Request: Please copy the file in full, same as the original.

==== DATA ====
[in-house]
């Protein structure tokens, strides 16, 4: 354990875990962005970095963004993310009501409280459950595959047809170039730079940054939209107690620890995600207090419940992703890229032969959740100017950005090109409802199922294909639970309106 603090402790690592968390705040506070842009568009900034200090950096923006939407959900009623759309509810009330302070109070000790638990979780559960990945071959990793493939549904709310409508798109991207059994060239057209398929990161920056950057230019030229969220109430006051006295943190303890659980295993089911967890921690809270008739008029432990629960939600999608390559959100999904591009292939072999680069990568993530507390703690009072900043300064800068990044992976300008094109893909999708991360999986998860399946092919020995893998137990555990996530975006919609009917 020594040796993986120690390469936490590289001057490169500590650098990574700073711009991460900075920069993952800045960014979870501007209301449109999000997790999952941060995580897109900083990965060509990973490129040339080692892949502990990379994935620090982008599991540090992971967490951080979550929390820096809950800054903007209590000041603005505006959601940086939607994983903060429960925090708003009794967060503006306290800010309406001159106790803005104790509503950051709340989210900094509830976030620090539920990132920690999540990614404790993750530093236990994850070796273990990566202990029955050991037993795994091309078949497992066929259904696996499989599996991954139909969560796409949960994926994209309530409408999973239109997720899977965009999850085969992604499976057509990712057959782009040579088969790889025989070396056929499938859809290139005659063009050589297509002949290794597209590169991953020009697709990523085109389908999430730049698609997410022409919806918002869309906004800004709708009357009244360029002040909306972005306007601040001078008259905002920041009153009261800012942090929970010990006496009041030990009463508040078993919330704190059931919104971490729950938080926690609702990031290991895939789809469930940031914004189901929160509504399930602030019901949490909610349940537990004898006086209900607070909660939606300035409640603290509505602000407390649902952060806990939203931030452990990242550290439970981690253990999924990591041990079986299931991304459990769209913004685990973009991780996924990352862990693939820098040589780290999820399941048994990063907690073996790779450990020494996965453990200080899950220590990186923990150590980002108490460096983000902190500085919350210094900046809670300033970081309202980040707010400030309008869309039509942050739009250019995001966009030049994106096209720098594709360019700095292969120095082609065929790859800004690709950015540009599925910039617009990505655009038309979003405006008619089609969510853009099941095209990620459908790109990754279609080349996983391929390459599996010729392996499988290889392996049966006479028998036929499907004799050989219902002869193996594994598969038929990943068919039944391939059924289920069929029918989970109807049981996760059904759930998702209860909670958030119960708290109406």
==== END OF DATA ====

[in-house]
């Protein structure tokens, strides 16, 4: 354990875990962005970095963004993310009501409280459950595959047809170039730079940054939209107690620890995600207090419940992703890229032969959740100017950005090109409802199922294909639970309106 603090402790690592968390705040506070842009568009900034200090950096923006939407959900009623759309509810009330302070109070000790638990979780559960990945071959990793493939549904709310409508798109991207059994060239057209398929990161920056950057230019030229969220109430006051006295943190303890659980295993089911967890921690809270008739008029432990629960939600999608390559959100999904591009292939072999680069990568993530507390703690009072900043300064800068990044992976300008094109893909999708991360999986998860399946092919020995893998137990555990996530975006919609009917 020594040796993986120690390469936490590289001057490169500590650098990574700073711009991460900075920069993952800045960014979870501007209301449109999000997790999952941060995580897109900083990965060509990973490129040339080692892949502990990379994935620090982008599991540090992971967490951080979550929390820096809950800054903007209590000041603005505006959601940086939607994983903060429960925090708003009794967060503006306290800010309406001159106790803005104790509503950051709340989210900094509830976030620090539920990132920690999540990614404790993750530093236990994850070796273990990566202990029955050991037993795994091309078949497992066929259904696996499989599996991954139909969560796409949960994926994209309530409408999973239109997720899977965009999850085969992604499976057509990712057959782009040579088969790889025989070396056929499938859809290139005659063009050589297509002949290794597209590169991953020009697709990523085109389908999430730049698609997410022409919806918002869309906004800004709708009357009244360029002040909306972005306007601040001078008259905002920041009153009261800012942090929970010990006496009041030990009463508040078993919330704190059931919104971490729950938080926690609702990031290991895939789809469930940031914004189901929160509504399930602030019901949490909610349940537990004898006086209900607070909660939606300035409640603290509505602000407390649902952060806990939203931030452990990242550290439970981690253990999924990591041990079986299931991304459990769209913004685990973009991780996924990352862990693939820098040589780290999820399941048994990063907690073996790779450990020494996965453990200080899950220590990186923990150590980002108490460096983000902190500085919350210094900046809670300033970081309202980040707010400030309008869309039509942050739009250019995001966009030049994106096209720098594709360019700095292969120095082609065929790859800004690709950015540009599925910039617009990505655009038309979003405006008619089609969510853009099941095209990620459908790109990754279609080349996983391929390459599996010729392996499988290889392996049966006479028998036929499907004799050989219902002869193996594994598969038929990943068919039944391939059924289920069929029918989970109807049981996760059904759930998702209860909670958030119960708290109406």